Baseline neurometabolic substrates were not different between the groups. Insulin infusion resulted in an increase in frontal NAA/Cr and NAA/H2O and frontal and temporal Glx/Cr and Glx/H2O and a decrease in frontal Cho/Cr and temporal Cho/H2O and myo-inositol/H2O (all P < 0.05, except temporal Glx/H2O, P = 0.054, NS) in the high-IS, but not in the low-IS, group. Insulin sensitivity correlated positively with frontal NAA/Cr and NAA/H2O and temporal Glx/H2O and negatively with temporal myo-inositol/Cr and myo-inositol/H2O assessed during the second 1H-MRS (all P < 0.05).
Insulin might influence cerebral metabolites, and this action is impaired in subjects with low whole-body insulin sensitivity. Thus, our results provide a potential link between insulin resistance and altered metabolism of the central nervous system.
Background: Early life stress (ELS) is cited as a risk for mood and anxiety disorders, potentially through altered serotonin neurotransmission. We examined the effects of ELS, utilizing the variable foraging demand (VFD) macaque model, on adolescent monoamine metabolites. We sought to replicate an increase in cerebrospinal fluid (CSF) 5-hydroxyindoleacetic acid (5-HIAA) observed in two previous VFD cohorts. We hypothesized that elevated cisternal 5-HIAA was associated with reduced neurotrophic effects, conceivably due to excessive negative feedback at somatodendritic 5-HT1A autoreceptors. A putatively decreased serotonin neurotransmission would be reflected by reductions in hippocampal volume and white matter (WM) fractional anisotropy (FA).
Methods: When infants were 2–6 months of age, bonnet macaque mothers were exposed to VFD. We employed cisternal CSF taps to measure monoamine metabolites in VFD (N = 22) and non-VFD (N = 14) offspring (mean age = 2.61 years). Metabolites were correlated with hippocampal volume obtained by MRI and WM FA by diffusion tensor imaging in young adulthood in 17 males [10 VFD (mean age = 4.57 years)].
Results: VFD subjects exhibited increased CSF 5-HIAA compared to non-VFD controls. An inverse correlation between right hippocampal volume and 5-HIAA was noted in VFD- but not controls. CSF HVA and MHPG correlated inversely with hippocampal volume only in VFD. CSF 5-HIAA correlated inversely with FA of the WM tracts of the anterior limb of the internal capsule (ALIC) only in VFD.
Conclusions: Elevated cisternal 5-HIAA in VFD may reflect increased dorsal raphe serotonin, potentially inducing excessive autoreceptor activation, inducing a putative serotonin deficit in terminal fields. Resultant reductions in neurotrophic activity are reflected by smaller right hippocampal volume. Convergent evidence of reduced neurotrophic activity in association with high CSF 5-HIAA in VFD was reflected by reduced FA of the ALIC.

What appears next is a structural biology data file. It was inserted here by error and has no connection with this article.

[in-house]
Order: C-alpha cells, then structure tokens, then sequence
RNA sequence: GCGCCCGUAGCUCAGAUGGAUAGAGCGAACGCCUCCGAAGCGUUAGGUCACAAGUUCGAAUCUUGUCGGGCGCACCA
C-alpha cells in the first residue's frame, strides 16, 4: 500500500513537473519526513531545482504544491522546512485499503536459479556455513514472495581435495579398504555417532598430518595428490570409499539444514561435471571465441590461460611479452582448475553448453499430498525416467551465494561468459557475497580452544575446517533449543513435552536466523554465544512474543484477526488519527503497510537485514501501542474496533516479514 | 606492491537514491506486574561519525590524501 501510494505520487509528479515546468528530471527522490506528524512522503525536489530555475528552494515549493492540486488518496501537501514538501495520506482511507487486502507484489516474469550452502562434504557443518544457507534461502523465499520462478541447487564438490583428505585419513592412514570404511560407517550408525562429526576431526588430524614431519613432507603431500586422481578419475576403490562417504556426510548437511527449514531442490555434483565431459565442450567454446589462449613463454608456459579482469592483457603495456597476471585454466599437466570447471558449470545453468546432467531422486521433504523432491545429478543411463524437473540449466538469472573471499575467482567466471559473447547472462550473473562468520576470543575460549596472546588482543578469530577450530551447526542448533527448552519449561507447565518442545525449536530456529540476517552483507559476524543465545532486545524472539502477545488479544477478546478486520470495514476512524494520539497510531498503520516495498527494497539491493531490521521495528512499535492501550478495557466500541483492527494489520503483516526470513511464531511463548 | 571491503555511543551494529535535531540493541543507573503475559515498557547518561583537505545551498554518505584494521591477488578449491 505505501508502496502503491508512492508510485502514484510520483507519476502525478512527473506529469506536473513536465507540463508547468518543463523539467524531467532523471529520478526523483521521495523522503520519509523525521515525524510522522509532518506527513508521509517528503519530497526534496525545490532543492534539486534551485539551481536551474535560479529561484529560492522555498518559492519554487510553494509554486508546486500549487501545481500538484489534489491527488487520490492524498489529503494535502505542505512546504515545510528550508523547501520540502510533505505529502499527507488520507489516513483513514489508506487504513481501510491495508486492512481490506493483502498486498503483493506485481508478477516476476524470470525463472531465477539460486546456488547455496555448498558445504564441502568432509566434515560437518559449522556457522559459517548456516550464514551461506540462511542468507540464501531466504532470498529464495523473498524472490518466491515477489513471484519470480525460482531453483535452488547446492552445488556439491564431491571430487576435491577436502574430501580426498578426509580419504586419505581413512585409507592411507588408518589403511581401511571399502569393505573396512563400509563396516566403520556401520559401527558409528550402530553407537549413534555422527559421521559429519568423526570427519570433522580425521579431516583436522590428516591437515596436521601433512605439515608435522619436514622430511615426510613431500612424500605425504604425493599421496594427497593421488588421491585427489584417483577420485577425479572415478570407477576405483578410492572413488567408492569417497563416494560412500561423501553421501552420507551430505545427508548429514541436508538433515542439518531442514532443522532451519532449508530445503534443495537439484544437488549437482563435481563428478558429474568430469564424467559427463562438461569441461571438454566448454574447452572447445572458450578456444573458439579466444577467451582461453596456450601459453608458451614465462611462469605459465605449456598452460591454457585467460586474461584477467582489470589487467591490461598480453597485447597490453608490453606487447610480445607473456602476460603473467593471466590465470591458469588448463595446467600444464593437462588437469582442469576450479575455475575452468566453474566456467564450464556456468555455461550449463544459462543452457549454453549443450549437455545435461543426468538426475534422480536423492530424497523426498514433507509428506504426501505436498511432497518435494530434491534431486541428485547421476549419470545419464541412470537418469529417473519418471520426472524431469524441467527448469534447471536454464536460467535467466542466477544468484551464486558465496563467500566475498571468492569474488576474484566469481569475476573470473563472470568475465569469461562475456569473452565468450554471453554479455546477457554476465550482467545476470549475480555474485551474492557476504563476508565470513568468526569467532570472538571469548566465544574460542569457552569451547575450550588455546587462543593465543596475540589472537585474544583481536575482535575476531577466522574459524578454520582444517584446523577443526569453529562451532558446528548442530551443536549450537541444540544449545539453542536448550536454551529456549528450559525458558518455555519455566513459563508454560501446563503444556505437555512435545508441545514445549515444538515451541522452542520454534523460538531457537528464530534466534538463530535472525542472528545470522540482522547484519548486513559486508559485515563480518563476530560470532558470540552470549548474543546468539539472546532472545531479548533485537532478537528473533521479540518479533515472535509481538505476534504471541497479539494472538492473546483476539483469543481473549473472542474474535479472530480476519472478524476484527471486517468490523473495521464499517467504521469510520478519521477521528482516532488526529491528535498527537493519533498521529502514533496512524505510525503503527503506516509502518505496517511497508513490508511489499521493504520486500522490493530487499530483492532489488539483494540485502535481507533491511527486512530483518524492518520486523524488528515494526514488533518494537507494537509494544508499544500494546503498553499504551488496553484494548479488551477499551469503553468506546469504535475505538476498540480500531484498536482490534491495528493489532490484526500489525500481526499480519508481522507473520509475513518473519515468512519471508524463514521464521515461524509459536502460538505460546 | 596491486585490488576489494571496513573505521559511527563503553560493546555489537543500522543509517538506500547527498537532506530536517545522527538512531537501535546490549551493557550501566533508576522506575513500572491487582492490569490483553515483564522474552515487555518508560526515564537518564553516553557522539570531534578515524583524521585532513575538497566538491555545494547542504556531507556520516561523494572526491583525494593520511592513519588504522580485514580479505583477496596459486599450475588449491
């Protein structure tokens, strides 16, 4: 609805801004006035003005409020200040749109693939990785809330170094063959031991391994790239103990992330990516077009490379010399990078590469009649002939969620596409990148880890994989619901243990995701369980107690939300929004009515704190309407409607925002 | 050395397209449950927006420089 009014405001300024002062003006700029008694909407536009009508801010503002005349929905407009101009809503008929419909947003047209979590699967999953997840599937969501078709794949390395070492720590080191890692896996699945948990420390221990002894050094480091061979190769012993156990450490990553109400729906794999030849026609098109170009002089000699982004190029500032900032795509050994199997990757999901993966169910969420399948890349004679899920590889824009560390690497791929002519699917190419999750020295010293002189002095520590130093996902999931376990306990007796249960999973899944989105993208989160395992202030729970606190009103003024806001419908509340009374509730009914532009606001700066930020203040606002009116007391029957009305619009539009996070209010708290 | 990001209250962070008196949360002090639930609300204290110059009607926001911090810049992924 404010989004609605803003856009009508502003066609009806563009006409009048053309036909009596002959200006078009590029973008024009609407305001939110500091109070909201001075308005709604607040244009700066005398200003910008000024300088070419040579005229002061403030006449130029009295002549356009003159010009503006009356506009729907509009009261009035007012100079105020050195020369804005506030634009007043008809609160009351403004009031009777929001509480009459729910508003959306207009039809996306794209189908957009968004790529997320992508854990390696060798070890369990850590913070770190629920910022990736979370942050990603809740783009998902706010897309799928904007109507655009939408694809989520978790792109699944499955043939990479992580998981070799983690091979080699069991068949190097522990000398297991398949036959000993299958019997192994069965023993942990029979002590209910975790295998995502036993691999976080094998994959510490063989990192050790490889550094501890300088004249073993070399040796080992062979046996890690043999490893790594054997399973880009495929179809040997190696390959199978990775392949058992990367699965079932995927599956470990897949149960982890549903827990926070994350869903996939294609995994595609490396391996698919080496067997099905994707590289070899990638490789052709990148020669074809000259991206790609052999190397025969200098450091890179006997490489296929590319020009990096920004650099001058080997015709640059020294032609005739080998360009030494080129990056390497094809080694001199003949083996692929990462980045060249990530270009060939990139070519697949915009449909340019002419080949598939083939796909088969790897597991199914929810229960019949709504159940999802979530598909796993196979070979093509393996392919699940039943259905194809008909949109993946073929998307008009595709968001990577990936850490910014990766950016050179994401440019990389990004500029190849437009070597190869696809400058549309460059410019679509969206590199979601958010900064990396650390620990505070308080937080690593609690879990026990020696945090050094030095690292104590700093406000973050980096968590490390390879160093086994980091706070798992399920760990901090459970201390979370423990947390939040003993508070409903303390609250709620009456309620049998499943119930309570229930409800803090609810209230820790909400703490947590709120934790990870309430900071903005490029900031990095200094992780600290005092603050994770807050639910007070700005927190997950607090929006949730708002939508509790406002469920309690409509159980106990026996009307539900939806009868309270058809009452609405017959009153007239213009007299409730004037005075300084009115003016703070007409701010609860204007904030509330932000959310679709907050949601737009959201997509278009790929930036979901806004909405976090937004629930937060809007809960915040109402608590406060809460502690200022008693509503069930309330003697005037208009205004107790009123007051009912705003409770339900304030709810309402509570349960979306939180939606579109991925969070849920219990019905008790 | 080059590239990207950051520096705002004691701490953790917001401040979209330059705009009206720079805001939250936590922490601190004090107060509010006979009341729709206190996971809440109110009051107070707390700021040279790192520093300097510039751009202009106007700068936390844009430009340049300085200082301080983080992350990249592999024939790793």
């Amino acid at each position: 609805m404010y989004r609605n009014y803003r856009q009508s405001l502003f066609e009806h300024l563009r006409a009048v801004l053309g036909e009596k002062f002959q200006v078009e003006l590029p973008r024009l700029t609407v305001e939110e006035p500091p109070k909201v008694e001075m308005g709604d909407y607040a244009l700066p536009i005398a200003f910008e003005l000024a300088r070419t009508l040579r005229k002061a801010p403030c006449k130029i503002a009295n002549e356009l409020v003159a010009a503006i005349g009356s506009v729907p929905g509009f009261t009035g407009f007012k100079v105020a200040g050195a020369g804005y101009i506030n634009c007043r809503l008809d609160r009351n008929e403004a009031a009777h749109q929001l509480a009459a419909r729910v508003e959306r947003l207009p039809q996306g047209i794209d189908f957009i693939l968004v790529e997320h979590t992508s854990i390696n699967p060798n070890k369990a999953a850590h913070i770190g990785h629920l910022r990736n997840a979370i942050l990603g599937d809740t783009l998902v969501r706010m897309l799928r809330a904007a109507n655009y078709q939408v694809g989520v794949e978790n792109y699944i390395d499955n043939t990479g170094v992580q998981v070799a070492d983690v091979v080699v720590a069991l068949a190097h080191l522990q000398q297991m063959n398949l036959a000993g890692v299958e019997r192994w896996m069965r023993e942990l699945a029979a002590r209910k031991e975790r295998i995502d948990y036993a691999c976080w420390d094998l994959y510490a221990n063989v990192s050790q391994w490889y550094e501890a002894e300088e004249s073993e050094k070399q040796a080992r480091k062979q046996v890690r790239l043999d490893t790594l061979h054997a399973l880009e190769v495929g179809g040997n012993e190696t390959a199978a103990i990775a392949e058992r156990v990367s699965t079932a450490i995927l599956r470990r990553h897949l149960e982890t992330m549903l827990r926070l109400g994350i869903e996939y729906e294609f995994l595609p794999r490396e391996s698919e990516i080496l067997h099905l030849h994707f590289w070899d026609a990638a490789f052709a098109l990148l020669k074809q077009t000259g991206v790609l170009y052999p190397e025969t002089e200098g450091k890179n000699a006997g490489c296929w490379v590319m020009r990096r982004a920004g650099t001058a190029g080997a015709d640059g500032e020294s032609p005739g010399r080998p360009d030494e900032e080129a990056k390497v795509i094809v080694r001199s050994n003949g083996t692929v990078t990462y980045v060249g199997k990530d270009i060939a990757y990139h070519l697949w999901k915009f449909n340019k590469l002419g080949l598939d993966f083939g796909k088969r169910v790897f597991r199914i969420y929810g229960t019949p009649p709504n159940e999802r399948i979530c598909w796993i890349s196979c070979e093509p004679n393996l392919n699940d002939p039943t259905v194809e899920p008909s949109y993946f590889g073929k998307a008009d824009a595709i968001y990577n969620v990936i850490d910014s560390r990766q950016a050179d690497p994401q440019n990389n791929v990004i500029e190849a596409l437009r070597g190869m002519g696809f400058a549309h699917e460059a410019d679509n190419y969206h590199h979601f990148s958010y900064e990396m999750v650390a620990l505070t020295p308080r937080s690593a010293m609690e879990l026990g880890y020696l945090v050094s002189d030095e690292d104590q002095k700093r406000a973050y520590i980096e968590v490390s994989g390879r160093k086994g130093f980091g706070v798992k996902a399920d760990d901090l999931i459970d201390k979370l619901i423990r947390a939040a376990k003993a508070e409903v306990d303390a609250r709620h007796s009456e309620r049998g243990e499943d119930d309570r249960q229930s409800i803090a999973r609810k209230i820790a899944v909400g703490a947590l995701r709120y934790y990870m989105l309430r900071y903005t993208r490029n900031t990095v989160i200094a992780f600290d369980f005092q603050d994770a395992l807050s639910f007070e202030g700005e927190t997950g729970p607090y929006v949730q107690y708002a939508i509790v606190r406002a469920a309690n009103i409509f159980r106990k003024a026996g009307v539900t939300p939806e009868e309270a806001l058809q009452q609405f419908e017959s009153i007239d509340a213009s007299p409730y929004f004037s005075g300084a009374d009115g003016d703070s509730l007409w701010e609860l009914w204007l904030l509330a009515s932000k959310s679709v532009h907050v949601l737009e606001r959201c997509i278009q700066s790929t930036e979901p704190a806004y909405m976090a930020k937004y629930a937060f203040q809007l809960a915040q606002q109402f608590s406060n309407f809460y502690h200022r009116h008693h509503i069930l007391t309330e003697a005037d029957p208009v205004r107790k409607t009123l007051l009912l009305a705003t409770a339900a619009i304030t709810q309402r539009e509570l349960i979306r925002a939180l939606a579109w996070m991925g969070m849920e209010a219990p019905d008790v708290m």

variable foraging demand; MRI; cisternal tap; serotonin metabolite; monoamine metabolites
Although magnetic resonance spectroscopy has identified metabolic abnormalities in adult and childhood schizophrenia, no prior studies have investigated the relationship between neurometabolites and thought disorder. This study examined this association in language-related brain regions using proton magnetic resonance spectroscopic imaging (1H MRSI).
MRSI was acquired bilaterally from 28 youth with childhood-onset schizophrenia and 34 healthy control subjects in inferior frontal, middle frontal, and superior temporal gyri at 1.5 T and short echo time (TR/TE=1500/30 ms). CSF-corrected “total NAA” (tNAA; N-acetyl-aspartate+N-acetyl-aspartyl-glutamate), glutamate+glutamine (Glx), creatine+phosphocreatine (Cr+PCr), choline compounds (Cho), and myo-inositol (mI) were assayed in manually drawn regions-of-interest partitioned into gray matter, white matter, and CSF and then coregistered with MRSI. Speech samples of all subjects were coded for thought disorder.
In the schizophrenia group, the severity of formal thought disorder correlated significantly with tNAA in the left inferior frontal and superior temporal gyri and with Cr+PCr in left superior temporal gyrus.
Neurometabolite concentrations in language-related brain regions are associated with thought disorder in childhood-onset schizophrenia.
Childhood-onset schizophrenia; Thought Disorder; Magnetic Resonance Spectroscopy; N-acetyl aspartate; Choline compounds
Smaller hippocampal volumes in major depressive disorder (MDD) have been linked with earlier onset, previous recurrences and treatment refractoriness. The aim of our study was to investigate metabolite abnormalities in the hippocampus associated with past depressive illness burden.
Glutamate/glutamine (Glx), N-acetylaspartate (NAA) and choline (Cho), potential markers of glial/neuronal integrity and membrane turnover, respectively, were measured in adults with depression and healthy controls using a 3 T magnetic resonance spectroscopy scanner. Voxels were placed in the head of the right and left hippocampus. We controlled for systematic differences resulting from volume-of-interest (VOI) tissue composition and total hippocampal volume.
Our final sample comprised a total of 16 healthy controls and 52 adult patients with depression in different stages of the illness (20 treatment-resistant/chronic, 18 remitted-recurrent and 14 first-episode), comparable for age and sex distribution. Patients with treatment-resistant/chronic and remitted-recurrent depression had significantly lower levels of Glx and NAA than controls, especially in the right hippocampal region (p ≤ 0.025). Diminished levels of Glx were correlated with longer illness duration (left VOI r = −0.34, p = 0.01). By contrast, Cho levels were significantly higher in patients with treatment-resistant/chronic depression than those with first-episode depression or controls in the right and left hippocampus (up to 19% higher; all p ≤ 0.025) and were consistently related to longer illness duration (right VOI r = 0.30, p = 0.028; left VOI r = 0.38, p = 0.004) and more previous episodes (right VOI r = 0.46, p = 0.001; left VOI r = 0.44, p = 0.001).